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Religious and Spiritual Practices Among Home-less Urban American Indians and Alaska Natives with Severe Alcohol Problems.

https://arctichealth.org/en/permalink/ahliterature292684
Source
Am Indian Alsk Native Ment Health Res. 2017; 24(3):39-62
Publication Type
Controlled Clinical Trial
Journal Article
Date
2017
Author
Dennis C Wendt
Susan E Collins
Lonnie A Nelson
Kelly Serafini
Seema L Clifasefi
Dennis M Donovan
Source
Am Indian Alsk Native Ment Health Res. 2017; 24(3):39-62
Date
2017
Language
English
Publication Type
Controlled Clinical Trial
Journal Article
Keywords
Adult
Alaska Natives - ethnology
Alcohol-Related Disorders - ethnology
Female
Homeless Persons - psychology
Humans
Indians, North American - ethnology
Male
Middle Aged
Religion and Psychology
Urban Population
Abstract
Engagement in religious and spiritual practices may be protective for homeless individuals with alcohol-related problems. However, little is known in this regard for urban-dwelling American Indians and Alaska Natives (AI/ANs) who have disproportionately high rates of homelessness and co-occurring alcohol use problems. Using secondary data from a nonrandomized controlled study testing a Housing First intervention, AI/AN participants (n = 52) and non-AI/AN participants (n = 82) were compared on demographic variables, alcohol use problems, religious affiliations, and religious/spiritual practices (importance, frequency, and type). AI/ANs who engaged in Native-specific independent spiritual practices had significantly lower alcohol use frequency in comparison to AI/ANs who did not.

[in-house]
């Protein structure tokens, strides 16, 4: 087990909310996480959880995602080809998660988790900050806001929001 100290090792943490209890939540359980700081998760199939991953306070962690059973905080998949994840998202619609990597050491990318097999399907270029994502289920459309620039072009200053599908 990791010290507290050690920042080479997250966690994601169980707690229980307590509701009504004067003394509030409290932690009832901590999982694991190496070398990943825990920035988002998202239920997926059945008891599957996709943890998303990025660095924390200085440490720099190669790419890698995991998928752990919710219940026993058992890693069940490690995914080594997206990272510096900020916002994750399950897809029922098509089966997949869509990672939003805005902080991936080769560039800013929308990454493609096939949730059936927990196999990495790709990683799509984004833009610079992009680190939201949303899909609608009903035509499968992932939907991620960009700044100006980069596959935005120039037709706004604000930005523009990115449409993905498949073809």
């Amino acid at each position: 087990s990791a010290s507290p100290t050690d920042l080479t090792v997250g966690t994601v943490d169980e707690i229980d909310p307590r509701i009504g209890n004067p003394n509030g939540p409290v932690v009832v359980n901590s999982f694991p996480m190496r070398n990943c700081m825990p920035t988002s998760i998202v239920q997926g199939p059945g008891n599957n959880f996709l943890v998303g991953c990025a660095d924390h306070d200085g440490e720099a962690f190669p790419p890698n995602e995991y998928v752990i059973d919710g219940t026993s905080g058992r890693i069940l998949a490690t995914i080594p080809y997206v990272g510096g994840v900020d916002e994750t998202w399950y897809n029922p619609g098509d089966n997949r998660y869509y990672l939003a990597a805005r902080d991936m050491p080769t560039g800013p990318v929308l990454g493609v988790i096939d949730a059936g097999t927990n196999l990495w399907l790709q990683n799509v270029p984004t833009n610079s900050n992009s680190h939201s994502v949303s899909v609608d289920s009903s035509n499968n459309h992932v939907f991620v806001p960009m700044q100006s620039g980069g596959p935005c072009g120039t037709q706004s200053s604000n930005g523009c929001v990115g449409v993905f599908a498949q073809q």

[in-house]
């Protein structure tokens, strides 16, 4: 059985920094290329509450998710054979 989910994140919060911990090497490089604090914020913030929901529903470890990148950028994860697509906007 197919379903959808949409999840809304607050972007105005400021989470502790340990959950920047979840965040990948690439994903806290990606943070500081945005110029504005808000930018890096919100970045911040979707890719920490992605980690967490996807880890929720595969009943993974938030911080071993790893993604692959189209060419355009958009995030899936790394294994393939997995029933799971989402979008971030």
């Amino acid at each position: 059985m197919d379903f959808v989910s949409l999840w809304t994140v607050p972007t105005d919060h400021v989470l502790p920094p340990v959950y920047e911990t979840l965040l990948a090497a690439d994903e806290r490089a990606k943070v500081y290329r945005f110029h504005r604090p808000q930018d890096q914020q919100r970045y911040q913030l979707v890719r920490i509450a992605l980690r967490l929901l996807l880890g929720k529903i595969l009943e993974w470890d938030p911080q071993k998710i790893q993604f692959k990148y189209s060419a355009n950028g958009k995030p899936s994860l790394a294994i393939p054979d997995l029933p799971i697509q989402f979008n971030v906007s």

PubMed ID
29161454 View in PubMed
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